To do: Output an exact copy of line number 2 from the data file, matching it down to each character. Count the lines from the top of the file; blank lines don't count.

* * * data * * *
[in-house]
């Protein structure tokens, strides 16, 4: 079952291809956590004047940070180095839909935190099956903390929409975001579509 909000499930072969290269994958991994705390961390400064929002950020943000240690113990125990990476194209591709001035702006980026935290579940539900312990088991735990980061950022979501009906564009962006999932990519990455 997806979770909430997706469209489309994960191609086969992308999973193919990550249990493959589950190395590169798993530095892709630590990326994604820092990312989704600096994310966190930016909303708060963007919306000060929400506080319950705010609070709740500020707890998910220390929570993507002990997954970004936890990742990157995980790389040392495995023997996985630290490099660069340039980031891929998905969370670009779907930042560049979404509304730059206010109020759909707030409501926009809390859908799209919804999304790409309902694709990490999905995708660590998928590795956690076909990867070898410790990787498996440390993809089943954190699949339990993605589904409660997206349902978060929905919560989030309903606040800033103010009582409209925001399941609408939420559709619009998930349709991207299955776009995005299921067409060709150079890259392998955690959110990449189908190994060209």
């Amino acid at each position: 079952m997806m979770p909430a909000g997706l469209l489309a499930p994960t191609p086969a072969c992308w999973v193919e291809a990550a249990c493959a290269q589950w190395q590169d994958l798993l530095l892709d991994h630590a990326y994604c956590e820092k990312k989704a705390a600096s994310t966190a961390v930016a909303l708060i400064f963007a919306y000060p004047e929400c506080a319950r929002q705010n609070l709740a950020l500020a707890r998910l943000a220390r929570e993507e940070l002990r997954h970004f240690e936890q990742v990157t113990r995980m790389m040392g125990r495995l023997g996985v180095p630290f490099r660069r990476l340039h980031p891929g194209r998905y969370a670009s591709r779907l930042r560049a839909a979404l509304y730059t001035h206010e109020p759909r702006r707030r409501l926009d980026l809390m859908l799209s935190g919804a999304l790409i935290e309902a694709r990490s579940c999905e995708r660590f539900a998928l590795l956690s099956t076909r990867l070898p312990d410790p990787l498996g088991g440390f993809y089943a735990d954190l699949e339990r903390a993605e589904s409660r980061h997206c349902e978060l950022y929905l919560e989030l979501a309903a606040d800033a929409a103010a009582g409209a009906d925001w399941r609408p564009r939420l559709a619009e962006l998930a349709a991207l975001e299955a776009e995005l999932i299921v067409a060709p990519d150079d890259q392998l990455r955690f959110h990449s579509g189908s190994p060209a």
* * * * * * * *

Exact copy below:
């Protein structure tokens, strides 16, 4: 079952291809956590004047940070180095839909935190099956903390929409975001579509 909000499930072969290269994958991994705390961390400064929002950020943000240690113990125990990476194209591709001035702006980026935290579940539900312990088991735990980061950022979501009906564009962006999932990519990455 997806979770909430997706469209489309994960191609086969992308999973193919990550249990493959589950190395590169798993530095892709630590990326994604820092990312989704600096994310966190930016909303708060963007919306000060929400506080319950705010609070709740500020707890998910220390929570993507002990997954970004936890990742990157995980790389040392495995023997996985630290490099660069340039980031891929998905969370670009779907930042560049979404509304730059206010109020759909707030409501926009809390859908799209919804999304790409309902694709990490999905995708660590998928590795956690076909990867070898410790990787498996440390993809089943954190699949339990993605589904409660997206349902978060929905919560989030309903606040800033103010009582409209925001399941609408939420559709619009998930349709991207299955776009995005299921067409060709150079890259392998955690959110990449189908190994060209």